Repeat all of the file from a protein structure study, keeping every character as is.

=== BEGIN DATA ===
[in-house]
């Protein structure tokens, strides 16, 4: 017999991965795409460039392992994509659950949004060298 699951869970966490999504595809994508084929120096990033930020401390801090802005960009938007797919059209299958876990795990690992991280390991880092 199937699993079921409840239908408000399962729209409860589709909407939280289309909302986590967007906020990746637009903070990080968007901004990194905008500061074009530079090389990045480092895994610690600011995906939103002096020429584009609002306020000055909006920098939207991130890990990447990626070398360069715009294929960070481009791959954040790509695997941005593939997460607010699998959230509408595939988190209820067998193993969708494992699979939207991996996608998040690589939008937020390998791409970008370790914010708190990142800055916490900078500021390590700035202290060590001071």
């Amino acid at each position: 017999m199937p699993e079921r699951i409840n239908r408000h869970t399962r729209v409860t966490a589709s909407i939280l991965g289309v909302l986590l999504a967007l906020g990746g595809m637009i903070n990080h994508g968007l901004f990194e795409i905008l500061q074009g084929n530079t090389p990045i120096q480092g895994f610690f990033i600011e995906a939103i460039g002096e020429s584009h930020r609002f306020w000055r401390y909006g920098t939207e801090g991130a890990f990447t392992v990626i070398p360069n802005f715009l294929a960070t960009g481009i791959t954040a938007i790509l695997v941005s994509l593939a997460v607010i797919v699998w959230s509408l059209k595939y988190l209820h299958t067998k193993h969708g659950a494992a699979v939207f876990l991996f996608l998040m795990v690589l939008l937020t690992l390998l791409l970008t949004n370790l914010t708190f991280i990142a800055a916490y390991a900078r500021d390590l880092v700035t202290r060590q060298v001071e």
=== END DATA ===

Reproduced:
[in-house]
């Protein structure tokens, strides 16, 4: 017999991965795409460039392992994509659950949004060298 699951869970966490999504595809994508084929120096990033930020401390801090802005960009938007797919059209299958876990795990690992991280390991880092 199937699993079921409840239908408000399962729209409860589709909407939280289309909302986590967007906020990746637009903070990080968007901004990194905008500061074009530079090389990045480092895994610690600011995906939103002096020429584009609002306020000055909006920098939207991130890990990447990626070398360069715009294929960070481009791959954040790509695997941005593939997460607010699998959230509408595939988190209820067998193993969708494992699979939207991996996608998040690589939008937020390998791409970008370790914010708190990142800055916490900078500021390590700035202290060590001071």
């Amino acid at each position: 017999m199937p699993e079921r699951i409840n239908r408000h869970t399962r729209v409860t966490a589709s909407i939280l991965g289309v909302l986590l999504a967007l906020g990746g595809m637009i903070n990080h994508g968007l901004f990194e795409i905008l500061q074009g084929n530079t090389p990045i120096q480092g895994f610690f990033i600011e995906a939103i460039g002096e020429s584009h930020r609002f306020w000055r401390y909006g920098t939207e801090g991130a890990f990447t392992v990626i070398p360069n802005f715009l294929a960070t960009g481009i791959t954040a938007i790509l695997v941005s994509l593939a997460v607010i797919v699998w959230s509408l059209k595939y988190l209820h299958t067998k193993h969708g659950a494992a699979v939207f876990l991996f996608l998040m795990v690589l939008l937020t690992l390998l791409l970008t949004n370790l914010t708190f991280i990142a800055a916490y390991a900078r500021d390590l880092v700035t202290r060590q060298v001071e």